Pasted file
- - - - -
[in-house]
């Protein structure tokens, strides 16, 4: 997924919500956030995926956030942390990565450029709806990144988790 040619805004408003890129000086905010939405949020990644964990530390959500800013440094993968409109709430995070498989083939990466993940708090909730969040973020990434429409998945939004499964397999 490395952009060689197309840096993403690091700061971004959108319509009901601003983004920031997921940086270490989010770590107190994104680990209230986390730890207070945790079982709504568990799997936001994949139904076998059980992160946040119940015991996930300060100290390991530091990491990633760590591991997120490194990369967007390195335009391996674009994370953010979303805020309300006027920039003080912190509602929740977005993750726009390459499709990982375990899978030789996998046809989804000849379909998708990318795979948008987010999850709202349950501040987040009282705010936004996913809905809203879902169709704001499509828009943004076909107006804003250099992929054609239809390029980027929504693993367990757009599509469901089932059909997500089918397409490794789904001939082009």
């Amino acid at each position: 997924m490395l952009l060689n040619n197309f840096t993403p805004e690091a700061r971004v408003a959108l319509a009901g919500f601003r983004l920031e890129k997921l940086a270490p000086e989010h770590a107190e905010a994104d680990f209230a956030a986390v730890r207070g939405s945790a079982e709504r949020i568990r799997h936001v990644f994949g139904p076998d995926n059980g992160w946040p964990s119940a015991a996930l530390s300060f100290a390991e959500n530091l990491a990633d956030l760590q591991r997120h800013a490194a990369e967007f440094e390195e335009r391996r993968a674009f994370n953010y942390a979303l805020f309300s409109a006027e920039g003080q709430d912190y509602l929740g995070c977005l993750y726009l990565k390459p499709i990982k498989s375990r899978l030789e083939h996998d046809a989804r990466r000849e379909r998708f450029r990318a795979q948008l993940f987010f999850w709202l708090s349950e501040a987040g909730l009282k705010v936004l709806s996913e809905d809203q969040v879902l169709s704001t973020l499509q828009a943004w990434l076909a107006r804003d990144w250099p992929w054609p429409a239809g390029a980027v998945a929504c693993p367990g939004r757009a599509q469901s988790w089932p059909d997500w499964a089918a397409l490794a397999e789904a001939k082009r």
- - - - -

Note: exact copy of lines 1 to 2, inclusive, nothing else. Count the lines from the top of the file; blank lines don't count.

[in-house]
């Protein structure tokens, strides 16, 4: 997924919500956030995926956030942390990565450029709806990144988790 040619805004408003890129000086905010939405949020990644964990530390959500800013440094993968409109709430995070498989083939990466993940708090909730969040973020990434429409998945939004499964397999 490395952009060689197309840096993403690091700061971004959108319509009901601003983004920031997921940086270490989010770590107190994104680990209230986390730890207070945790079982709504568990799997936001994949139904076998059980992160946040119940015991996930300060100290390991530091990491990633760590591991997120490194990369967007390195335009391996674009994370953010979303805020309300006027920039003080912190509602929740977005993750726009390459499709990982375990899978030789996998046809989804000849379909998708990318795979948008987010999850709202349950501040987040009282705010936004996913809905809203879902169709704001499509828009943004076909107006804003250099992929054609239809390029980027929504693993367990757009599509469901089932059909997500089918397409490794789904001939082009």